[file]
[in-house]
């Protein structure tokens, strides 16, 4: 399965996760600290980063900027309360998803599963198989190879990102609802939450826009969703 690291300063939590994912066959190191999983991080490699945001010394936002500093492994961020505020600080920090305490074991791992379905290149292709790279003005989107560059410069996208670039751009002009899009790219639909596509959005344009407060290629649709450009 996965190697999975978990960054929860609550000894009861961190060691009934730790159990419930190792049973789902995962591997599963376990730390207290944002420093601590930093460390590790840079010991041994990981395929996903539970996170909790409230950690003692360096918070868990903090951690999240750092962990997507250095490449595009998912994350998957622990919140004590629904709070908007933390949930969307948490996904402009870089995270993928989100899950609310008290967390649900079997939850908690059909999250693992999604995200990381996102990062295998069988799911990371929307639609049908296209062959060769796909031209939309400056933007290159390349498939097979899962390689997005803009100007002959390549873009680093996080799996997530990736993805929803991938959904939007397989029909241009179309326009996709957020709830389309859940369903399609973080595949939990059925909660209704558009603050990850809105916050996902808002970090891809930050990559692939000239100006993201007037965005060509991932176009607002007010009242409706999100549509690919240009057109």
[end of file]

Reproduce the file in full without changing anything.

[in-house]
């Protein structure tokens, strides 16, 4: 399965996760600290980063900027309360998803599963198989190879990102609802939450826009969703 690291300063939590994912066959190191999983991080490699945001010394936002500093492994961020505020600080920090305490074991791992379905290149292709790279003005989107560059410069996208670039751009002009899009790219639909596509959005344009407060290629649709450009 996965190697999975978990960054929860609550000894009861961190060691009934730790159990419930190792049973789902995962591997599963376990730390207290944002420093601590930093460390590790840079010991041994990981395929996903539970996170909790409230950690003692360096918070868990903090951690999240750092962990997507250095490449595009998912994350998957622990919140004590629904709070908007933390949930969307948490996904402009870089995270993928989100899950609310008290967390649900079997939850908690059909999250693992999604995200990381996102990062295998069988799911990371929307639609049908296209062959060769796909031209939309400056933007290159390349498939097979899962390689997005803009100007002959390549873009680093996080799996997530990736993805929803991938959904939007397989029909241009179309326009996709957020709830389309859940369903399609973080595949939990059925909660209704558009603050990850809105916050996902808002970090891809930050990559692939000239100006993201007037965005060509991932176009607002007010009242409706999100549509690919240009057109």